39. Schreker coined this expression for Paul Stefan, from 1922 on editor-in-chief of the Musikblätter des Anbruch, which were published by UE starting in 1919 (for these, see “VII. A Publisher’s Own Magazine: The Musikblätter des Anbruch”). Schreker to UE (Hertzka), February 12, 1926, quoted in Christopher Hailey, Franz Schreker, 1878–1934: A Cultural Biography (Cambridge: Cambridge University Press, 1993), 206.

  40. In October 1912, Berg complained to Schoenberg that Hertzka had preferred that Egon Wellesz write an essay on the Gurre-Lieder, instead of asking “me to write the article (that he didn’t do so is typically Hertzka-esque),” in Brand, Hailey, and Harris, The Berg-Schoenberg Correspondence, 120. The article by Wellesz in Musikpädagogische Zeitschrift (Modernes Musikleben) 2, no. 6 (October 1, 1912): 36–37. Two years later, Hertzka addressed Berg directly with a request: “I would like you or any of your friends who attended the Leipzig performance of the ‘Gurre-Lieder’ to write an essay on ‘Schoenberg the Conductor.’ This essay should be offered by you or the other person in question to the magazine ‘Die Musik’ or the ‘Merker’ for printing. In case these publications or others which could be approached do not take the essay, I would print it myself (for example in the ‘Musikpädagogische Zeitschrift’ or its supplement ‘Modernes Musikleben’).” UE (Hertzka) to Berg, April 24, 1914 (Austrian National Library, Music Collection, F21 Berg 1473/17). Original wording: “Ich möchte gerne, dass Sie oder irgend einer Ihrer Freunde, der die Leipziger Aufführung der ‘Gurre-Lieder’ mitgemacht hat, einen Aufsatz über ‘Schönberg der Dirigent’ schreiben. Dieser Aufsatz sollte von Ihnen oder dem betreffenden Anderen der Zeitschrift ‘Die Musik’ oder dem ‘Merker’ zum Abdruck angeboten werden. Für den Fall, als diese Blätter oder auch andere, an die man dann herantreten könnte, den Aufsatz nicht nehmen, würde ich ihn selbst drucken (etwa in der ‘Musikpädagogischen Zeitschrift’ resp. deren Beilage ‘Modernes Musikleben’).”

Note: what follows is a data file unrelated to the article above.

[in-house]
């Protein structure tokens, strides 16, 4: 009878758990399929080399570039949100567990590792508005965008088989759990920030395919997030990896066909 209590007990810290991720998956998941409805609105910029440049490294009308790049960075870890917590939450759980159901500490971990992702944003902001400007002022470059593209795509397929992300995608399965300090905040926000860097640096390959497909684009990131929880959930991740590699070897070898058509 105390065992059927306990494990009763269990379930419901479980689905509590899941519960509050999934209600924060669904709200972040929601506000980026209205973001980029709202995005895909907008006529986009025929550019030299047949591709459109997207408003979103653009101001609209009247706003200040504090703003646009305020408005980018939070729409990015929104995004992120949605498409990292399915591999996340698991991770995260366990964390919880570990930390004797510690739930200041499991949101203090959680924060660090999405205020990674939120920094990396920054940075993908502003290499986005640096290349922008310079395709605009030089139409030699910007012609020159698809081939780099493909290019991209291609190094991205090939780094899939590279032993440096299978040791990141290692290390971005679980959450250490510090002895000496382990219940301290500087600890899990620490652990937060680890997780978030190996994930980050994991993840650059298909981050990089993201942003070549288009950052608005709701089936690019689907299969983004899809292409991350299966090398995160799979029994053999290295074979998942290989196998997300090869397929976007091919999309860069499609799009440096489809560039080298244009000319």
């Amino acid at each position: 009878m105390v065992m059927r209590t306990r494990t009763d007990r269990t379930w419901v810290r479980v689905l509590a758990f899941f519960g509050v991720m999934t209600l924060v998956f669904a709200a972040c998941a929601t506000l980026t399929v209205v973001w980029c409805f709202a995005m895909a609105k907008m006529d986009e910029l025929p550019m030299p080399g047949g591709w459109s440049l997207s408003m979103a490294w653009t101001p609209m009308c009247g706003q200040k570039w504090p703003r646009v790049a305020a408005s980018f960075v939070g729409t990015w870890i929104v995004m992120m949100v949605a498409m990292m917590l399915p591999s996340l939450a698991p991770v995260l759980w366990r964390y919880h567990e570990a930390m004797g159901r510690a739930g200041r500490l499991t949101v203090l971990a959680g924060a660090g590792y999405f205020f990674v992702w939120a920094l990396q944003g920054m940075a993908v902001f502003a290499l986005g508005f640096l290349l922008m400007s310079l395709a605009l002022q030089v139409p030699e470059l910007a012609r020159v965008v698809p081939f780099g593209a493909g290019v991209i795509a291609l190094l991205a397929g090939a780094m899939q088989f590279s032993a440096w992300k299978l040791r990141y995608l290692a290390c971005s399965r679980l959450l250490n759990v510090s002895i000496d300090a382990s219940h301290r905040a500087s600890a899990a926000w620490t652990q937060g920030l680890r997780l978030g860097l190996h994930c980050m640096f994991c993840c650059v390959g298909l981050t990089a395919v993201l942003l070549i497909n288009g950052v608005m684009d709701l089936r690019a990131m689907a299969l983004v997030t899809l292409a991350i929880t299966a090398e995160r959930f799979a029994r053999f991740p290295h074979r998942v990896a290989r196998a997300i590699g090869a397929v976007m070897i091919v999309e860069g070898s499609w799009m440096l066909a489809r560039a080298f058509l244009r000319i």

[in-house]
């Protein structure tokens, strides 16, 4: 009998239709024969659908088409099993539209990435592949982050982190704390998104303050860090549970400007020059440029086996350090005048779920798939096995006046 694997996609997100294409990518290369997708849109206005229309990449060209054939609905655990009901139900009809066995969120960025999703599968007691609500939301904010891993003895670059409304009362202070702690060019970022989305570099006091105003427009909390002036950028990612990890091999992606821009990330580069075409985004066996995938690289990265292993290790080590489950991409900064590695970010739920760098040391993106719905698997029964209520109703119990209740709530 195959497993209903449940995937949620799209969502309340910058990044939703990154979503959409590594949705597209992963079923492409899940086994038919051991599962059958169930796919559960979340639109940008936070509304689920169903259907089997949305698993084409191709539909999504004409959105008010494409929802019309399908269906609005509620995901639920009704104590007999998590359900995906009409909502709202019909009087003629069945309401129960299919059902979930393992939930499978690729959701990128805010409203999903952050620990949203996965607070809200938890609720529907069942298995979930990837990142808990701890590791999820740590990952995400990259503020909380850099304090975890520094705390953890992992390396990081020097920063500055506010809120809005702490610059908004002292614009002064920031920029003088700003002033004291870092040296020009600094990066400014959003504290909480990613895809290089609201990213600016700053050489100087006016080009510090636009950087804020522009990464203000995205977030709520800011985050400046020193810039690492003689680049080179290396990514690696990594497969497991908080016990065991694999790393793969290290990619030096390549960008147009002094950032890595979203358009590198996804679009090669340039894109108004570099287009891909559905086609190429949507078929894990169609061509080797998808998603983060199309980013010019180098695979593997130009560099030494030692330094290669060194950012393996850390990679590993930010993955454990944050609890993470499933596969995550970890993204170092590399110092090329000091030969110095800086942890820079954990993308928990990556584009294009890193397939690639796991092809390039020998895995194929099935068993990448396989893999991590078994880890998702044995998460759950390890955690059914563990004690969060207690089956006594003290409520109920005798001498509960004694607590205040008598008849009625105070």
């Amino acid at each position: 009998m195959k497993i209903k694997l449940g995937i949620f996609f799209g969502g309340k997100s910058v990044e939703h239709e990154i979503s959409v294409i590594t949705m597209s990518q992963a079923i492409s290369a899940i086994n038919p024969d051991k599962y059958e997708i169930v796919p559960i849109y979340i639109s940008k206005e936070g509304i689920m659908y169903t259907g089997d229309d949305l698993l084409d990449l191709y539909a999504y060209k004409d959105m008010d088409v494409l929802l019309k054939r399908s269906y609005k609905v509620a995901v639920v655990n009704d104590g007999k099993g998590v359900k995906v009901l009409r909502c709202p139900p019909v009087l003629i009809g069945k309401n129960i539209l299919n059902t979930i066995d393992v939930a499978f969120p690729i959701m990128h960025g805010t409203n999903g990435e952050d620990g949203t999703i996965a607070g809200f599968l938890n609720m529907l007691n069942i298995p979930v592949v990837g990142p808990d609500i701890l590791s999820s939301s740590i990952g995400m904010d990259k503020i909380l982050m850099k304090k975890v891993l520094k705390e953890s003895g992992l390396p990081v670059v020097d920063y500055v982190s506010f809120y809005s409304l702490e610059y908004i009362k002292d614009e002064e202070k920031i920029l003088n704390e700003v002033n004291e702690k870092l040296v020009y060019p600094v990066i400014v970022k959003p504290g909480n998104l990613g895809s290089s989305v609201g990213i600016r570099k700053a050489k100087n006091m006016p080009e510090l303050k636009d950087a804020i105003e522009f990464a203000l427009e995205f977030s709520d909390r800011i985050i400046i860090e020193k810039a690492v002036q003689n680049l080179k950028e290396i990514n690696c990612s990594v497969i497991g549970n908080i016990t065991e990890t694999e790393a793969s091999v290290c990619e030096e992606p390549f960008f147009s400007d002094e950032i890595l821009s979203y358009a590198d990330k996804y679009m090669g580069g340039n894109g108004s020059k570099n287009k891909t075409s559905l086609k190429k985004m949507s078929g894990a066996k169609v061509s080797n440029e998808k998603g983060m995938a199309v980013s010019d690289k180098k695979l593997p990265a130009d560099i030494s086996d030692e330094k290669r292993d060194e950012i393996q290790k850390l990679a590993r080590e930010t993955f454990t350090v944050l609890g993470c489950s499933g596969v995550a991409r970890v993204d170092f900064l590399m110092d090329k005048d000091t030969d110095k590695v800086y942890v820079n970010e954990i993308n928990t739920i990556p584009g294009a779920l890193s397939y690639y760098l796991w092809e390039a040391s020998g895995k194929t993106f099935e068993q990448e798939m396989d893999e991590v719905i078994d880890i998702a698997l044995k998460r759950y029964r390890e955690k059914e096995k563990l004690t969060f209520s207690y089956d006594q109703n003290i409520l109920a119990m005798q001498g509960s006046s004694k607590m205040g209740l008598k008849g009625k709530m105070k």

41. Friendly information of UE’s staff (August 2, 2022).

  42. Heinsheimer once described Hertzka’s leadership style as follows: he “was the Universal Edition. No one else had anything to say. Everything came from him.” Original wording: “Er war die Universal Edition. Niemand sonst hatte was zu sagen. Alles kam von ihm.“ Quoted in Burkhard Laugwitz, “‘Ich habe immer Glück gehabt’: Hans W. Heinsheimer im Gespräch,” Neue Zeitschrift für Musik 153, no. 7–8 (July–August 1992): 48. See also note 96.

  43. See note 51.

  44. The Musikalisches Taschenbuch, an illustrated pocket calendar, had moved from Stern & Steiner to UE, where it was published in the fall of 1912 (for the 1912/13 season). After the fourth volume (1913/14 season), its release was discontinued due to the war.